from Strategic-Culture Website
And that impulse was on
full display last week with the announcement of the results of
Russia's public vote to approve the changes to its constitution.
These are the most sweeping changes to Russia's constitution since it was ratified back in 1993, which vested the President with immense power.
And while the final package of reforms differed in one important aspect from the original one - allowing for a president to serve more than two ‘consecutive' terms - the over-arching theme of the changes was to devolve power out of the presidency putting more power in the hands of the elected representatives in the Duma.
The president's cabinet is to be drawn from the Duma rather than the appointed by the president, while the State Council has been officially added to the constitution which can implement presidential edicts directly to the regions.
In effect, there is now a greater balance (and tension) between these various branches of government as the president loses control over appointing his cabinet but strengthens his ability to bypass the elected parliament.
What was clear at the outset of this process was that Putin was trying to prepare his succession while minimizing the potential for another ‘foreign puppet' to wield the immense power of the Russian presidency, as it was under Boris Yeltsin.
Putin was looking to retire in 2024, at 71, with an eye of maintaining a strong presence in Russian politics by leading the Security Council, which with these reforms has a more direct role in shaping military and diplomatic policy than it did before.
Back in December I did a podcast with Alexander Mercouris of The Duran where we discussed these potential changes in detail (which pre-dates the changes to the president's term limit) which I think is important to review at this point since the changes are now law.
No matter what political perspective you come from there will be valid criticisms of these changes seeing the potential for abuse, but the overall arc of them is to make Russia far more resistant to outside interference while reflecting the growing pride of Russians for their home and their surviving the hell imposed on them post-USSR.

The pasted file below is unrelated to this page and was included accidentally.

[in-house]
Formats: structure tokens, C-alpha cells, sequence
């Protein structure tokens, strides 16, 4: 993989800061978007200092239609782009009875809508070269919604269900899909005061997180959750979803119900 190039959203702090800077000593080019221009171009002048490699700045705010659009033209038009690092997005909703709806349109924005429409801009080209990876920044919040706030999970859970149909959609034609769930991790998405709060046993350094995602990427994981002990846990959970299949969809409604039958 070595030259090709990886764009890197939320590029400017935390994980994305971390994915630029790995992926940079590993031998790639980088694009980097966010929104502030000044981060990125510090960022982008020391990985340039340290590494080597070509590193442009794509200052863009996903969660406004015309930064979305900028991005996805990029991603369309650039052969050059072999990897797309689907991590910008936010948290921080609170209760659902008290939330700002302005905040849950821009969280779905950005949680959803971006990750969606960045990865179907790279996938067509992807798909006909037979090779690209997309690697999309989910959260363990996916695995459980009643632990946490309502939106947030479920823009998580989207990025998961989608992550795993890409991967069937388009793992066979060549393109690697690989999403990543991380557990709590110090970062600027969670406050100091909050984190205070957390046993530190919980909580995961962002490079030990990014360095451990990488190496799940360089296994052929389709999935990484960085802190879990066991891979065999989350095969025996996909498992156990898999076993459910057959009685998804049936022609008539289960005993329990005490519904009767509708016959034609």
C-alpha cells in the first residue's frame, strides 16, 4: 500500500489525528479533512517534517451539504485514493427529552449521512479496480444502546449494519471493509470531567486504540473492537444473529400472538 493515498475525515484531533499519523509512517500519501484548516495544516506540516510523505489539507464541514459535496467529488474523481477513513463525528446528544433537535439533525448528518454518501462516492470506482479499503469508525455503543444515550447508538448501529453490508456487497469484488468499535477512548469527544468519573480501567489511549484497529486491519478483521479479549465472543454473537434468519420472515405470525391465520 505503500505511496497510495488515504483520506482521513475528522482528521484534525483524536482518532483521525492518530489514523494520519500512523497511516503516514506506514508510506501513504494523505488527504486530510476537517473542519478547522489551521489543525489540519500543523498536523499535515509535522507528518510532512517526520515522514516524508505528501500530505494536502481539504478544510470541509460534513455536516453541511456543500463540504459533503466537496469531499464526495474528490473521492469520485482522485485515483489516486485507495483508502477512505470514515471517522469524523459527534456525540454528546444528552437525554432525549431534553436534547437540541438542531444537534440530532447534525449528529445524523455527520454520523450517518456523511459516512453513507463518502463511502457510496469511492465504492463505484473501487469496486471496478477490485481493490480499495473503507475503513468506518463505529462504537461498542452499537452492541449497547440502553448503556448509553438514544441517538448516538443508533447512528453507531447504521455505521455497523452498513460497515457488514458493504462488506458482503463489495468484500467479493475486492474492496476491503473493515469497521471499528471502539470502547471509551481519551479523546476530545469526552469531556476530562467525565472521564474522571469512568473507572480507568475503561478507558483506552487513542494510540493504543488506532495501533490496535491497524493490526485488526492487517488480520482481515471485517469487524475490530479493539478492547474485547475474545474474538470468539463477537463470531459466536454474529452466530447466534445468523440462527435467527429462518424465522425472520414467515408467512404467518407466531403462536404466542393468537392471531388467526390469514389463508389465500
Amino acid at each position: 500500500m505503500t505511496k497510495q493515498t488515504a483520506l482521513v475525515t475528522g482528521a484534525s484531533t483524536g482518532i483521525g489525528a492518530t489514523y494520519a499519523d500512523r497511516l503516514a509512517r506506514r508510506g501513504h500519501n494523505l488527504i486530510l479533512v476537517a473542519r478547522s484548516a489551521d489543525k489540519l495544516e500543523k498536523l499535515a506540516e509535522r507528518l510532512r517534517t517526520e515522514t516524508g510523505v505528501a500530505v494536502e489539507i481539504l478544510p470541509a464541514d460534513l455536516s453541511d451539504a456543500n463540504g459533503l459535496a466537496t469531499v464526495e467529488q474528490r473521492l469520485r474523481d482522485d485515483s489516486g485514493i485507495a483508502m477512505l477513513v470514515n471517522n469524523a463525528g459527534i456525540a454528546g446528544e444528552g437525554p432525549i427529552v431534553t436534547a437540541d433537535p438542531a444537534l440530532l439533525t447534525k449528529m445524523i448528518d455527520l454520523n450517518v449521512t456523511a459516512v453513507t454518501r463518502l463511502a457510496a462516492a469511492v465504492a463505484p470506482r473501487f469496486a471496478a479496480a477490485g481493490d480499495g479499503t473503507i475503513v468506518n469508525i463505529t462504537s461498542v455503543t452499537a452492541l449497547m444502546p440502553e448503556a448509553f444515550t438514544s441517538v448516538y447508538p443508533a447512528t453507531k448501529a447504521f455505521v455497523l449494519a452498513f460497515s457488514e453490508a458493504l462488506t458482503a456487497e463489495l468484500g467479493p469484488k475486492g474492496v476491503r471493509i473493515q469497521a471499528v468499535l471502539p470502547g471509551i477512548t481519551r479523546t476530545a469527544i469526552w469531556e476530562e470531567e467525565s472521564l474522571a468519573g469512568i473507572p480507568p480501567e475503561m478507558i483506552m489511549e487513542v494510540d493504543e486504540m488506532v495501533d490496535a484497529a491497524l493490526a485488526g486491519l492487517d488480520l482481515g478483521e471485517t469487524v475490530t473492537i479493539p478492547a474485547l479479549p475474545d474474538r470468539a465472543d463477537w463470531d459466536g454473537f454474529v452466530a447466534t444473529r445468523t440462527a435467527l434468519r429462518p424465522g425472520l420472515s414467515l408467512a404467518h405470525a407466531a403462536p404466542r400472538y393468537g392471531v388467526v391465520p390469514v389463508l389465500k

And these changes have to be viewed through that lens.
Putin came to power at the height of Russia's post-Soviet economic and societal collapse.
For that reason, they are welcome, if to be distrusted as all power is to be inherently distrusted.
And the Russian people understand the nature of the conflict to the degree that they were motivated to make a definitive statement about it.
The response from the western press has been suitably pathetic, leading with headlines which only emphasize the potential for Putin to remain in power until 2036 (at which point he'll be 83) and the small pockets of resistance to these changes.
The people crying the most today are the neoliberal/neocons and their intelligence agents who Putin has consistently outmaneuvered over the past thirty years who planned on waiting him out.
These changes to the constitution may, in the end, as Gilbert Doctorow suggests, strengthen the presidency in unforeseen ways, but the one thing it does do is ensure that if Russia is to sink into autocracy it will do so on its terms and not on those that openly destroyed it back in the 1990's.
This is an age of extreme political instability which reflects the poisoned economic foundation those institutions are built upon.
So, the picture should be very clear what the dynamic is and who is pulling what strings to what end.
And this is why there is the kind of howling and teeth gnashing coming from the West over these reforms, they cannot allow to stand any successful expression of national sovereignty lest the serfs get some funny ideas.
But I don't think either of these dynamics will win out ultimately.
The U.S. in its current form may not survive its civil war but neither will Europe go gently into the long night of The Davos Crowd's intended supranational police state either.
The key to Putin's success has been his conservative nature which understands that change comes over time.
That's why these changes passed with a near 80% majority.
They were overwhelmingly in agreement with public opinion about what Russia's future should look like and who should make those decisions.
As such Russians stated to the world the other day that the truly dangerous disease infecting the West - unrestrained liberalism bordering on the libertine - will not be public policy going forward.